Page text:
A screengrab from the White Ribbon day advertisement.
In the process of writing this article I attempted at least seven introductory paragraphs, each time deleting them in a fury, until I realised the best way to begin this piece was with the simple facts: there are men in Australia who took the time to complain to the Ad Standards Board that this campaign for White Ribbon Night was sexist:
Why the complaints? Because White Ribbon Night (and presumably by extension, White Ribbon Day, and White Ribbon itself) is a campaign to stop violence against women, not violence against women and men, therefore it is sexist. One of the complaints submitted to the ASB ran: “The advertisement is deceptive as it only condemns domestic violence against women and therefore is misleading people to believe that only women are the victims of domestic violence and implies that only men are the perpetrators. The advertisement is sexist as it only condemns domestic violence against one gender – women.”
I wonder why that might be? Could it be because White Ribbon is a men-led campaign that encourages Australian males to help stop violence against women? Might that be it? Did these campaigning wits for men’s rights bother to read White Ribbon’s ‘About’ page before they began papering the ASB with complaints? Did the tagline “Australia’s campaign to stop violence against women” not clue them in?
White Ribbon responded to the complaints in an impressively measured fashion: “White Ribbon Australia’s advertisement is an animated advertisement to raise awareness of violence against women and promote the organisation’s fundraising initiative to help stop this violence. The advertisement alerts the viewer to the fact that in Australia at least one woman is killed every week by a former or current partner.” Yeah, but, but, but, that’s sexist against men! Right?
There exists online (but also in ‘real life’, as this infuriating string of complaints demonstrates) a variety of man who is so incapable of sitting quietly and respectfully while problems facing women are discussed that he must immediately chime in with how said issue also affects men, inevitably seeking to engage other commenters - and, indeed, the author - in a witless game of “what’s more tragic?” in which statistics are swapped until nobody can work out exactly what the point was to begin with.
Here’s the thing: discussing one issue does not negate another’s existence (though that concept seems to be difficult to grasp for these particular men). The fact that, in this case, violence against women perpetrated by men was being discussed doesn’t mean we don’t care that some men are abused by their partners (male or female); it just means that, right now, and on White Ribbon Night, we were talking about something different. The conversation doesn’t have to cover all bases at all times.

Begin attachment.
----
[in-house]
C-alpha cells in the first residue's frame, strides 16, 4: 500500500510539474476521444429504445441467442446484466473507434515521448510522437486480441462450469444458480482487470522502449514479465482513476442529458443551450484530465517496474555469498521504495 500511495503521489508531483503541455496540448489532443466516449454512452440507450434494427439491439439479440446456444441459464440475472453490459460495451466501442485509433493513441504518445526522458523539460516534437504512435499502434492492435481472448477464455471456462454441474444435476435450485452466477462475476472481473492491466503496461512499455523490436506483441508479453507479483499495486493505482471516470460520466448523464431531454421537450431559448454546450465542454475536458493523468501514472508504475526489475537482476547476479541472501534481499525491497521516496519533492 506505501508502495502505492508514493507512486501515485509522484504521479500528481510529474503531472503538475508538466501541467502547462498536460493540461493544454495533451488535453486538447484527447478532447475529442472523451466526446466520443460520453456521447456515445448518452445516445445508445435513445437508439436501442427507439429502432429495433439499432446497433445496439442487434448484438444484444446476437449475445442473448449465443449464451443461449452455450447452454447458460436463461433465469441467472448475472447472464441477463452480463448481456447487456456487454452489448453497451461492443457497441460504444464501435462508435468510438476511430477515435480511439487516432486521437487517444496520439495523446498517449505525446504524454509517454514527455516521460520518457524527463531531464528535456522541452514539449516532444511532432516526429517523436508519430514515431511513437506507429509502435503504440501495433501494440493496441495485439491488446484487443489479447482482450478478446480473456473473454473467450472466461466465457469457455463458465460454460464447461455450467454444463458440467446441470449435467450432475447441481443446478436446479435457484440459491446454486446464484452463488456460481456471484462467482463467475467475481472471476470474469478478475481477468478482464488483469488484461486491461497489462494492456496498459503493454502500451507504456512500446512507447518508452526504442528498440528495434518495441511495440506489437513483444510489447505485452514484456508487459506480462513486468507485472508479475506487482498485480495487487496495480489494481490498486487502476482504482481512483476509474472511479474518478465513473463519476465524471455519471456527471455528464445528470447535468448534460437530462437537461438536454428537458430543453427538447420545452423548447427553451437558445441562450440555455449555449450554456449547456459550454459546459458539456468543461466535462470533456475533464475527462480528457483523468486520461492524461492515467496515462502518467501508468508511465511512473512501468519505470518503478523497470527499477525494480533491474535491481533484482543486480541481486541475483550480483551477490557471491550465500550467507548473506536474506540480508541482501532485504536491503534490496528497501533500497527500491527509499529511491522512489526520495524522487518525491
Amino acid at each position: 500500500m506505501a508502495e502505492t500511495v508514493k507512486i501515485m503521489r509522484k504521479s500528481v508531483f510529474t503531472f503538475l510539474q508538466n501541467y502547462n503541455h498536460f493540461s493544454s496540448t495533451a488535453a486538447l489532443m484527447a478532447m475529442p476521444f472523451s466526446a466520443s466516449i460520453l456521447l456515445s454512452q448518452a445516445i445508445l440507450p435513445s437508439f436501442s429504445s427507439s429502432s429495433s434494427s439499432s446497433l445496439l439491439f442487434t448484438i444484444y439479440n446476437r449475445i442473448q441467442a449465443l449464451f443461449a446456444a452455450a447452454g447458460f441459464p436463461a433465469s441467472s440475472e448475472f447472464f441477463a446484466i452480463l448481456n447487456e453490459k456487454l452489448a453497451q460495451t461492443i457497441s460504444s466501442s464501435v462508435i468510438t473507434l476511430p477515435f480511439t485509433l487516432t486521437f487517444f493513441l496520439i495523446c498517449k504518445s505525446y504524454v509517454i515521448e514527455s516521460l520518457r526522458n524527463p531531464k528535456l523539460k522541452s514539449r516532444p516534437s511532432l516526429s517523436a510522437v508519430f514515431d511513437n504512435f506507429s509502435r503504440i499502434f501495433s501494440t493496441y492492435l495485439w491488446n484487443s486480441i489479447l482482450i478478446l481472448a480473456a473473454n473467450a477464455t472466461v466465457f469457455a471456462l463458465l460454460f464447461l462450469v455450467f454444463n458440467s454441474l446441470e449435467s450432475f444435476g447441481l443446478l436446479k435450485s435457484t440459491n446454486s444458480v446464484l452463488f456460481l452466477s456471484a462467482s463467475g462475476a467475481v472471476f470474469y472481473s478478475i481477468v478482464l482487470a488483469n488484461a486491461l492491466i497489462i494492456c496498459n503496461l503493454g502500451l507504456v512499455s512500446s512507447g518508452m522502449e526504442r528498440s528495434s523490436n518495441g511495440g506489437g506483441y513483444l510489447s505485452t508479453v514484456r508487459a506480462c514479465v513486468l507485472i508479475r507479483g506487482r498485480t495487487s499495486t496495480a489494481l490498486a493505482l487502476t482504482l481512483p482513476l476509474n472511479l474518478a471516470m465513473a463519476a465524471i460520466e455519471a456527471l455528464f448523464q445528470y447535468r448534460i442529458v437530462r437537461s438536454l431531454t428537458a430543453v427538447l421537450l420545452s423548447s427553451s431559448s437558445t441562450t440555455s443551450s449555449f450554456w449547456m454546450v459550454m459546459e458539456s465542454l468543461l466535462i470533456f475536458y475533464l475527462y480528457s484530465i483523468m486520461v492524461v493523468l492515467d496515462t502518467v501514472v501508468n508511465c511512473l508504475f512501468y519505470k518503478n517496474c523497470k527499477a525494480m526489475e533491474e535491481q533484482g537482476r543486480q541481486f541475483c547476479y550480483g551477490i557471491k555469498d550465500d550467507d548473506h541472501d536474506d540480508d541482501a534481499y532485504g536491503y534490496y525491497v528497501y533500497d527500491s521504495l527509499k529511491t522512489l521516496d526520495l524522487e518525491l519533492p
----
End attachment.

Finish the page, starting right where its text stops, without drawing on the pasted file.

Additionally, there’s usually a reason something is being addressed as specific to women. As Finally Feminism 101’s excellent entry on these derailing tactics put it, “Understand that if lots of women say something is important, it is. Your opinion, as a man, about the extent and nature of the problem is not valuable when the specific problem pertains to women’s experience”.
It’s not as though these men will listen to other men on the topic, either. Victoria Police’s Chief Commissioner Ken Lay had this to say about violence against women in July, and how it was men’s responsibility to help put an end to it: “Just a few weeks ago the World Health Organisation released its findings into violence against women and described it as a ‘global health problem of epidemic proportions’. Their multiple studies found that 1 in 3 women worldwide had been either physically or sexually assaulted. Linger on that statistic. It’s appalling. Violence against women everywhere is very, very common.”
Of course that doesn’t stop these men. Rape, intimate partner violence, abortion, you name it: if a problem is widely acknowledged to affect women, this particular bloke will be there within seconds trumpeting “I can’t believe you didn’t mention how this also affects men”. Indeed, he spends so much time derailing discussion of women’s issues that it’s difficult to imagine that he has any time left over to campaign directly for the men’s issues he feels are so sorely underrepresented by the media.
It is men’s responsibility to create spaces to discuss men’s issues, not to invade women’s spaces and demand they tailor their content to fit; that men are surprised when they come to a female-focused site, read commentary about issues that relate specifically to women, and find no discussion of how rape/abortion/divorce/domestic violence affects men is their problem.
If these men read the opinion page in the newspaper and find it lacking in voices about men’s issues, then they should be submitting pieces to the opinion editor, not complaining that “space is being wasted” talking about violence against women “again”. To quote again from Finally Feminism 101’s derailing entry, “the appropriate response to a thread about women is not to post a comment on it about men, but rather to find (or make) a discussion about men”.
And guys, next time you see a campaign about violence against women, just remember: it’s about women.